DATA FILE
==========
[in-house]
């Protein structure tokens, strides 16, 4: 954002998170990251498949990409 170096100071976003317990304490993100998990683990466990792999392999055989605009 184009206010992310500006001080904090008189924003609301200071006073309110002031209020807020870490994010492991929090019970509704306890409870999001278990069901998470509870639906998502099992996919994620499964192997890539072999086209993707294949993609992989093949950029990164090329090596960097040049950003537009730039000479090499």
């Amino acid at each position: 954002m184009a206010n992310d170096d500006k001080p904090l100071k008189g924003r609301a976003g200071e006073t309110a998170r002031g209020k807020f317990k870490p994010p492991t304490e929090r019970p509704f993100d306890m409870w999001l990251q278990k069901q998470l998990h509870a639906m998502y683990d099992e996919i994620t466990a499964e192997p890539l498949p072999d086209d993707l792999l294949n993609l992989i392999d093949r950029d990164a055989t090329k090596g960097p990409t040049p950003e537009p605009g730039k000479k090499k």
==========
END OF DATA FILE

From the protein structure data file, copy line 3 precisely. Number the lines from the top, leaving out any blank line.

């Amino acid at each position: 954002m184009a206010n992310d170096d500006k001080p904090l100071k008189g924003r609301a976003g200071e006073t309110a998170r002031g209020k807020f317990k870490p994010p492991t304490e929090r019970p509704f993100d306890m409870w999001l990251q278990k069901q998470l998990h509870a639906m998502y683990d099992e996919i994620t466990a499964e192997p890539l498949p072999d086209d993707l792999l294949n993609l992989i392999d093949r950029d990164a055989t090329k090596g960097p990409t040049p950003e537009p605009g730039k000479k090499k």